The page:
There are people who take their hobby as their profession. The inner peace and joy which they get doing thing push them to give their body and soul. With scintillating performance in over 20 dramas under her belt, theatre still inspires Jyoti Sinha, a young talented artist from Bangladesh, to make stage her lifelong companion. “As long as I live…my life is nothing beyond theatre”, says the artist.
Jyoti has come a long way in her theatre journey. Till the age of 17 or 18, theatre was not more than any hobby for her — beyond singing, dancing and acting; now, it has become a medium of artistic expression for her. Her perception towards theatre changed when she went for higher study. “When I got admitted in Jahangirnuger University, and started studying Anthropology, I realized my social condition not only as a girl from an ethnic minority but also as a human being” says the young artist.
This maturity mellowed her talent to enact various shades of characters on stage. She acted princess in Ajobpurer Borshoboron which is her first stage performance, Shri Radha in Srikrisnakirtan, combative woman in Chondrokola, a young man in Kanailaler Sanai, a tyrant in Rudrachanda, quarrelsome queen in Laxmi Githanok, a widow and a mother in Debotar Gras, and four epic women in Kohe Birangona. Kohe Birangona came as a turning point in her career. The staging of the drama brought her near to the people and to the art critics. Many critics have called her acting technique as “Post Modern”. Where Ferdousi Mojumdar has blessed her for long life as an actress, contemporary artist Ritu Sattar was too elated with her performance in the drama Kohe Birangona, that as a token of appreciation he awarded her his gold ring. What more, a spectator watched the drama seven times!
Behind love and appreciation of the audience but what goes into the making of an artist that is also of a minority language speaker to perform in a different language especially with poetic dialogues! Jyoti overcame this hurdle with practice and dhyan and her belief upon the artistic medium that all the languages of art are an artist’s mother tongue. She believes diversity and dimensions are necessary for an artist like her and language is one aspect of it. “Life is too short, but creative individuals have immense work to do in this short life,” she says.
Nevertheless, being a woman she had to face her own share of problems in her endeavor. Her initial days were not smooth and easy going as she had to face gender biasness. But it never bogged her down to the criticism hurled upon her. She silenced everyone by proving her new-found place as an artist in the world of theatre. “When I succeeded in proving my personality as an artist throughout the country (Bangladesh), all anti-voices were dissolving into silence,” she said.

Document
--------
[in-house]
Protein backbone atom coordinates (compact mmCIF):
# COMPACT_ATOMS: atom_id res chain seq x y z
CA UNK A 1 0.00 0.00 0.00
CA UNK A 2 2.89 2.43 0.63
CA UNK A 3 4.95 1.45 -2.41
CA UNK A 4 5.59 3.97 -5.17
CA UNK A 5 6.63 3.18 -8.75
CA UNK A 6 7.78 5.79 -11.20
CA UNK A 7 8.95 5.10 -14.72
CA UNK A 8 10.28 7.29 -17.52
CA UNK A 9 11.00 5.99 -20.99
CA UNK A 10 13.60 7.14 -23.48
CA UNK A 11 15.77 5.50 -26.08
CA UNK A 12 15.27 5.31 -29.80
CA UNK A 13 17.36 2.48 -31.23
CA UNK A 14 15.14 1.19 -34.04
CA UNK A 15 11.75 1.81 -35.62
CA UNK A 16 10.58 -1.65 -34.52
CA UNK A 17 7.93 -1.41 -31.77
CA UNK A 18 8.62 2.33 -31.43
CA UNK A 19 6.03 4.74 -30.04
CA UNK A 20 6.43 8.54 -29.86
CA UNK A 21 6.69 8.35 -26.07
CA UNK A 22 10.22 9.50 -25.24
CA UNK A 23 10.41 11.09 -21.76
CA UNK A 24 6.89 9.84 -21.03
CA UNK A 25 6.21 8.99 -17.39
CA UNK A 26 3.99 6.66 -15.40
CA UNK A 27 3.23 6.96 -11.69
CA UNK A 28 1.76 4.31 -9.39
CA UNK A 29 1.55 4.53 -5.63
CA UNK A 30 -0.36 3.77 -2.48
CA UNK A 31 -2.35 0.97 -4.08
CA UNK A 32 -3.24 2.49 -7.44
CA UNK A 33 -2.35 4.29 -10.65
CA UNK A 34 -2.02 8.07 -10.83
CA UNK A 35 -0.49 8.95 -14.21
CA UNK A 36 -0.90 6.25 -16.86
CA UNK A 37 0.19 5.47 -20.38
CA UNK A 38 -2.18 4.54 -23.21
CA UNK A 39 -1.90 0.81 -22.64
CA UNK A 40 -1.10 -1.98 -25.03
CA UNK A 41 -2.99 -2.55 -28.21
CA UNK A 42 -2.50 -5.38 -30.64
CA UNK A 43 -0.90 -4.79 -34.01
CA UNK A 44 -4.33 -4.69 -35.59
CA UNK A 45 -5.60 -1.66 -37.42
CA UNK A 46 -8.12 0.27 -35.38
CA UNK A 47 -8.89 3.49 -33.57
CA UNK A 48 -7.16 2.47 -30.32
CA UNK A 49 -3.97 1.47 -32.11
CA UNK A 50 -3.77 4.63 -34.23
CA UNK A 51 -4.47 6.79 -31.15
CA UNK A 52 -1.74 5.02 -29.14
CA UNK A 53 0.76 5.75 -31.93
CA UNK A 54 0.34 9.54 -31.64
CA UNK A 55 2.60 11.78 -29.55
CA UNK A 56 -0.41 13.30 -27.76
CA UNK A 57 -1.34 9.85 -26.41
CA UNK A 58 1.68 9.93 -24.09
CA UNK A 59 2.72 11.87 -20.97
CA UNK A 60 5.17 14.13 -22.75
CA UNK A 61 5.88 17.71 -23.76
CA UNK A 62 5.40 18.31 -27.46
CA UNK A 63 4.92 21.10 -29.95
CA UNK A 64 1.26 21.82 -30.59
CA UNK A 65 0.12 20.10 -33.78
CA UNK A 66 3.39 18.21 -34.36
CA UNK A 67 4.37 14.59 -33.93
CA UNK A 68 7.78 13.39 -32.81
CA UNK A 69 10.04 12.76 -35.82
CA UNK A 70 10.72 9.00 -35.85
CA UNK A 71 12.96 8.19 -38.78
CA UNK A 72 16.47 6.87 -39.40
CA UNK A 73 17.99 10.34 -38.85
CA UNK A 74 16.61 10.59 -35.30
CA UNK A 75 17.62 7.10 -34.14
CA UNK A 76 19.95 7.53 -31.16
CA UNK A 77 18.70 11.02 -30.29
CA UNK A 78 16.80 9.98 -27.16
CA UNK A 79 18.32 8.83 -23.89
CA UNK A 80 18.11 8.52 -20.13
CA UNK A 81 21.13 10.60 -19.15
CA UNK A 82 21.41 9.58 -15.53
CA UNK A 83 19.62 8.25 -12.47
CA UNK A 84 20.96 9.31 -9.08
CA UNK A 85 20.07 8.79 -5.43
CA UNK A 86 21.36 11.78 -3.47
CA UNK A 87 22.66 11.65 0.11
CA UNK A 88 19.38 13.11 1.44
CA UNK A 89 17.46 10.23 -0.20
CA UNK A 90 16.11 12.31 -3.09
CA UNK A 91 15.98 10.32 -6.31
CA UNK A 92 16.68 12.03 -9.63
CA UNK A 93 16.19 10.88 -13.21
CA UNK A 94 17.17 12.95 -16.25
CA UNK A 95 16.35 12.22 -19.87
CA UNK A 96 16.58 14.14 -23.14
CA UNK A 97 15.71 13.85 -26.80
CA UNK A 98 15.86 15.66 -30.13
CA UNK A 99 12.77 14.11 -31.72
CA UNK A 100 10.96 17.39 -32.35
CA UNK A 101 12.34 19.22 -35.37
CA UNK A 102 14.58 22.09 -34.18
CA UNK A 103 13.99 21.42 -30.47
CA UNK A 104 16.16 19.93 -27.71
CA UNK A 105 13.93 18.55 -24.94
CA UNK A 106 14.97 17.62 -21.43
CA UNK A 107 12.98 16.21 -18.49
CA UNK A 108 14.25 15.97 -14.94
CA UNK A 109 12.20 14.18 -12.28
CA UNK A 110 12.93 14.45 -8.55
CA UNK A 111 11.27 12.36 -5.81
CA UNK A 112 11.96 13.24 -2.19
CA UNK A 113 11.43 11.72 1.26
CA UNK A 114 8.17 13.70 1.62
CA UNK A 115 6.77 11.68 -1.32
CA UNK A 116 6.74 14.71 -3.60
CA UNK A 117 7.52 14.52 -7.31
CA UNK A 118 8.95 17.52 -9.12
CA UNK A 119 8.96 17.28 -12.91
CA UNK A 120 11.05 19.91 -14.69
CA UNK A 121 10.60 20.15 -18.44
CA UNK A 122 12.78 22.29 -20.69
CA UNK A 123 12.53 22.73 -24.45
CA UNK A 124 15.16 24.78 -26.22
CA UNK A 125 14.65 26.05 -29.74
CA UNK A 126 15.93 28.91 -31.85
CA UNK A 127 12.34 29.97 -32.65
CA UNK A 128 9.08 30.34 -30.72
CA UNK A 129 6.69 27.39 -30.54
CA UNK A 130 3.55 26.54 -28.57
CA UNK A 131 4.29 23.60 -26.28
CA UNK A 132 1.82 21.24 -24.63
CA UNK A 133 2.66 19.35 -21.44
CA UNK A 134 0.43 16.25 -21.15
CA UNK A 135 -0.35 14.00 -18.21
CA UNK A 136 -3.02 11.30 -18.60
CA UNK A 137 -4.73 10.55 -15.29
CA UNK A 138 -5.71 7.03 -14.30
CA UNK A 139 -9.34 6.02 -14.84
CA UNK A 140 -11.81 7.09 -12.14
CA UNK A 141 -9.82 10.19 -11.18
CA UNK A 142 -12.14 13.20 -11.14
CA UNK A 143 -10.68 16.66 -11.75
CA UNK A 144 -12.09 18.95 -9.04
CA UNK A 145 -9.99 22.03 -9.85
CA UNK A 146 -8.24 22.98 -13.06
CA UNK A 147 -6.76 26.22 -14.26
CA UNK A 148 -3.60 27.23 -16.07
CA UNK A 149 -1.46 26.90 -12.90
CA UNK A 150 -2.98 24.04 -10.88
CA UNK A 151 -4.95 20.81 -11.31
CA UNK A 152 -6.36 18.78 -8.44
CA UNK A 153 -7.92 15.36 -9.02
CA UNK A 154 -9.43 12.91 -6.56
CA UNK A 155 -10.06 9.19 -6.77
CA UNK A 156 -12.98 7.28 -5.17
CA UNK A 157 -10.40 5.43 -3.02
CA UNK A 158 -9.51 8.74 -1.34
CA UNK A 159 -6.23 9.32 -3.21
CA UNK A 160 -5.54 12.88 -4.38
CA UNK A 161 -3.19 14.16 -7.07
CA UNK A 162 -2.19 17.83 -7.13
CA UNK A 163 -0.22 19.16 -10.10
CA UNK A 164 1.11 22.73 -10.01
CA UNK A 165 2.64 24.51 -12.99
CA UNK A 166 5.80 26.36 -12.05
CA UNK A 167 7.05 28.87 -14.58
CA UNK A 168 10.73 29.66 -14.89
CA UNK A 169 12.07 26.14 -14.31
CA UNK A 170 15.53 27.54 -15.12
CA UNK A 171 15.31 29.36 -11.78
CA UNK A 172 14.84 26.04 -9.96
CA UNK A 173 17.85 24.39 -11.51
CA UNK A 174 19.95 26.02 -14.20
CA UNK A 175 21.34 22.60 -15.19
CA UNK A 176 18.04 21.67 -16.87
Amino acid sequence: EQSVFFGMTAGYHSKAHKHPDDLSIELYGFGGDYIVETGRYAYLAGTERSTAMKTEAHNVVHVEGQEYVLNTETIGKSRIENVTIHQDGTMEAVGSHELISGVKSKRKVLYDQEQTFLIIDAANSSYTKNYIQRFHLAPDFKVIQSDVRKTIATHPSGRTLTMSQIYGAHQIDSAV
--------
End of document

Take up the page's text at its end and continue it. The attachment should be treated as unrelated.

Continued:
Her recent new-found success came with her participation in two of the biggest international drama festivals in Dhaka and her tour to India. The young artist got an awe-inspiring response from the art fraternity and from the public alike. Sharing her experience, she said, “Never had I thought so much honour would be showered upon me… (the) love and respect (bestowed upon me) is unbelievable, unforgettable”.
Speaking about the current status of theatre in Bangladesh, she said that it is very diverse in themes and it is taken as a strong art medium. Young skilled directors are experimenting to use folk forms and thus giving shape to national drama in the country. To the question — where does minority-speaking language drama fit in the scene of national drama in Bangladesh? She said, “We (the Manipuri theatre) bear a smooth, lyrical, poetic, and sweet spiritual emotion in our performance; and a perfect body movement and energetic rhythmic acting style specify our presentation…they (Bengali theatre groups) warmly appreciate us”.
If someone is happy in the truest sense in the transformation of Jyoti Sinha becoming a promising artist, it is no other than Shuvashis Sinha, who discovered her talent and gave her the first opportunity to act in his drama Ajobpurer Borshoboron. Shuvashis, whom Jyoti take as her guru, still teaches her to learn the nuances of theatre.
Adapted from “Interview with Jyoti Sinha — The Spectacular Theatre Artist” Firaal, April 2012.